It is and appreciate your your sharing the echoes of my story. I think, you know, one of the things that jumps out at me about what what you describe George is that there’s no one In version of recovery, sometimes that’s what’s represented to us in the stories we see in the media. But there are a lot of folks like you who are able, as they get a little older, grow up, maybe make some other changes in their life are able to dial it down and move away from patterns of alcohol misuse that were causing problems in their in their lives. And then there’s a big group of us that need a little bit of help. And that can be in the form of prescription medication, it can be in the form of mutual peer support. So a would fall into that category. But there are other options within that category to things like smart recovery, things like moderation management, it can be working with an individual coach, counselor, or therapist. And so you know, one of the biggest kind of probably, things that I wish more people kind of had an awareness of earlier is that there are multiple pathways to recovery, some self entirely self guided others with the help of someone. And even within that help of someone bucket, there are numerous evidence based options, some of which are going to be better and worse fits for any individual.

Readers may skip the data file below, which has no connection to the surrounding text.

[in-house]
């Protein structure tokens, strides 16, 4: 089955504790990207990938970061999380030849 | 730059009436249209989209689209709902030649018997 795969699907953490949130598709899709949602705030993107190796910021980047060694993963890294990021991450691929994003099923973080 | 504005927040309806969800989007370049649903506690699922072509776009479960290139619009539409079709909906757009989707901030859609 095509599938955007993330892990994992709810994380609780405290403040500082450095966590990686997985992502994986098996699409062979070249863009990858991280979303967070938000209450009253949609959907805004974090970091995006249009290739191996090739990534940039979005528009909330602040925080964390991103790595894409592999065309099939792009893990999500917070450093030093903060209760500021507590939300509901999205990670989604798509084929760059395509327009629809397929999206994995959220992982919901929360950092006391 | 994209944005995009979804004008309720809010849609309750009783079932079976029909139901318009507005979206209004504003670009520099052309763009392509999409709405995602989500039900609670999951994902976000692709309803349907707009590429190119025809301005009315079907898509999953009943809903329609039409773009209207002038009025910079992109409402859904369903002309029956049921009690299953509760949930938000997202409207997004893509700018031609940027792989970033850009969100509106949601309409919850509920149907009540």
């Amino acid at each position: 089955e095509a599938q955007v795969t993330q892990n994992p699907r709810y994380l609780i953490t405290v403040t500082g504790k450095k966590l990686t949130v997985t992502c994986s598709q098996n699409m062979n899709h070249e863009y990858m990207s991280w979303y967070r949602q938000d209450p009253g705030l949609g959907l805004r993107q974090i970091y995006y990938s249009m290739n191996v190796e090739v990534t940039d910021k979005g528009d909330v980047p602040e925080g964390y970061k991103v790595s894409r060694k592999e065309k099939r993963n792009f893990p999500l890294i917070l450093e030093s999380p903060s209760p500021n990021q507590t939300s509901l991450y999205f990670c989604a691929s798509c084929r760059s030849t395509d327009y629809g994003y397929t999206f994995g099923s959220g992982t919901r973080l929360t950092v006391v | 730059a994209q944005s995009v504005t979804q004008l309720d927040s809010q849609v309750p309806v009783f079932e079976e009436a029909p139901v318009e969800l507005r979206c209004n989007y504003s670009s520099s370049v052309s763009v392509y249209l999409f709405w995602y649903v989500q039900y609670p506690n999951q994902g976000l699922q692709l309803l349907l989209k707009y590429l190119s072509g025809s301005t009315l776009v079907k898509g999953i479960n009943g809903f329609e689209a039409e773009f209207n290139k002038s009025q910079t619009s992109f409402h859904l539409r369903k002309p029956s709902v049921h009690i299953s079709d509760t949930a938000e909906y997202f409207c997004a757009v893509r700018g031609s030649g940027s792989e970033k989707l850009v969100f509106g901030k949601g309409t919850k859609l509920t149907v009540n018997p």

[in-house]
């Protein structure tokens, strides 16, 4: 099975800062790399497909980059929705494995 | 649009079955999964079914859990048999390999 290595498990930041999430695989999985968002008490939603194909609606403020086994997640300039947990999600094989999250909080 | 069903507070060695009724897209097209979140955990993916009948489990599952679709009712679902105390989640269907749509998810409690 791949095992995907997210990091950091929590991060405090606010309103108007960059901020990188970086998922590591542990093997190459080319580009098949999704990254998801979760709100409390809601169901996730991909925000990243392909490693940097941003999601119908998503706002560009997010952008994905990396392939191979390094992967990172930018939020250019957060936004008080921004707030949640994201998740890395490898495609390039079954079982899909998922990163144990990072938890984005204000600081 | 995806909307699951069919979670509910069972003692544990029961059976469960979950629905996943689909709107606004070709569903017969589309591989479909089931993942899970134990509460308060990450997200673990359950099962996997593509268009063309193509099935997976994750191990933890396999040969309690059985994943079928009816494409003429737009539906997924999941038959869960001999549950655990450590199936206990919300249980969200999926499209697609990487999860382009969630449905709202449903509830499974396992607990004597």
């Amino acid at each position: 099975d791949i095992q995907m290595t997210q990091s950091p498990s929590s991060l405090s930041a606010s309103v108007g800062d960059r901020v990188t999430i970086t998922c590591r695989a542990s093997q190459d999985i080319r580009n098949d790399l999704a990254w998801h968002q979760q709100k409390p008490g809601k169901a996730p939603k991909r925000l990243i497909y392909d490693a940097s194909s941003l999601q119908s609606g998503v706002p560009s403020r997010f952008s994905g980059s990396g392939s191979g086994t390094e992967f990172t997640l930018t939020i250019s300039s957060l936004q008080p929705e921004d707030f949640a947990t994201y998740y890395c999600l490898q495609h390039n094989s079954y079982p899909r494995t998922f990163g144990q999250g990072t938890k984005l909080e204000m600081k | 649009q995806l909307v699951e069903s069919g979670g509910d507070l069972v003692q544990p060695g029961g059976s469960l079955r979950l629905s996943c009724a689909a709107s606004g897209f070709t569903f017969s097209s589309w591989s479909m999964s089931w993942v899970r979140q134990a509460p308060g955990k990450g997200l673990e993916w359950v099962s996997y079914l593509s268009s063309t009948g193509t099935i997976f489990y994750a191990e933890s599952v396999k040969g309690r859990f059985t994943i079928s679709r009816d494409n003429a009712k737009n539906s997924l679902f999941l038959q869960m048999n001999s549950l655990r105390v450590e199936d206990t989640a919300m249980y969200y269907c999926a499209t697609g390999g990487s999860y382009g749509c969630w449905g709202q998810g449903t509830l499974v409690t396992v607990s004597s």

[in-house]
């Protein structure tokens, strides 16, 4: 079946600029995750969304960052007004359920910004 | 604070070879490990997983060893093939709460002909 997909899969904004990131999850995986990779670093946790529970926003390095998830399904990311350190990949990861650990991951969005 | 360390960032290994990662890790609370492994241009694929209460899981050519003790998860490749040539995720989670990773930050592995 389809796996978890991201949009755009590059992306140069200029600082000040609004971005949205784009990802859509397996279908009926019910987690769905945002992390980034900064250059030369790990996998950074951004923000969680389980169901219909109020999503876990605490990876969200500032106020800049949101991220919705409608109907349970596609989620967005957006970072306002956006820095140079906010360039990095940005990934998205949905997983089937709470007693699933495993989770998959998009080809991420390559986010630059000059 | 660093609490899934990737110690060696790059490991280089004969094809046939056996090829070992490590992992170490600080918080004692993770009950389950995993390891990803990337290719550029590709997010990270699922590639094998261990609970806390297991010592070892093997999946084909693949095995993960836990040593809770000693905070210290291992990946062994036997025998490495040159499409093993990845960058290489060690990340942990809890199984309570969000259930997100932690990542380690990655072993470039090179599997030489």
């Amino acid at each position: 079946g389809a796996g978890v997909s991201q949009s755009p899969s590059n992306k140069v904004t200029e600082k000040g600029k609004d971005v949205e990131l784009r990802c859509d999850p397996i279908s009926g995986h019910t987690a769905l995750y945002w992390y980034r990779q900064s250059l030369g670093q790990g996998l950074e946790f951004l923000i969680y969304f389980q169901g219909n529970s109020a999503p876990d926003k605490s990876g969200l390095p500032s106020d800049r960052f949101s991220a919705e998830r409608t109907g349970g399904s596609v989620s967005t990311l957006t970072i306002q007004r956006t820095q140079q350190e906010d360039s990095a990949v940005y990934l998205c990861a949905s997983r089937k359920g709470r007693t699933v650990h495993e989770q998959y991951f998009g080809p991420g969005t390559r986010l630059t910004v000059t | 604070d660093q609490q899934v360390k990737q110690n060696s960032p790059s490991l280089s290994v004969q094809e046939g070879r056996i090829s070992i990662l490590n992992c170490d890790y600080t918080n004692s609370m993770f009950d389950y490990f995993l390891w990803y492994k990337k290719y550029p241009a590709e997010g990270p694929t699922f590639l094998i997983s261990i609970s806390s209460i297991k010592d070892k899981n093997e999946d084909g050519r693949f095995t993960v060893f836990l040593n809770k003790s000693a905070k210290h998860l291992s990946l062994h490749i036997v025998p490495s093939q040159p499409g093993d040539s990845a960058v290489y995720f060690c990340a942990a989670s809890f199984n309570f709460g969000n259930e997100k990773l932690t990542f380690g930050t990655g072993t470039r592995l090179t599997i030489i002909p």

george grombacher 6:22
I appreciate that. It strikes me is, I don’t know if I’ve become more thoughtful if I was always thoughtful, but I’ve been doing more thinking. And I think since I had kids, which has now been, I have a seven year old and a four year old, and, and a baby, essentially. And that changed my perception and just just just my, my perspective on the world. But I recognize that there are things that I struggle with, and I’m afraid of doing. And I’m ashamed of having done and things I’m ashamed of doing. And it does mean no good to just be ashamed of them, because I keep doing it. And maybe sometimes I even do them more, because I am ashamed. It’s like the death spiral kind of a thing. And I’m sure that that’s very, very, very common. And so I think it’s So absolutely, I think that will probably resonate, that you’re making this available to people in a way that is accessible. I don’t know if that’s the right term.
Jonathan Hunt-Glassman 7:26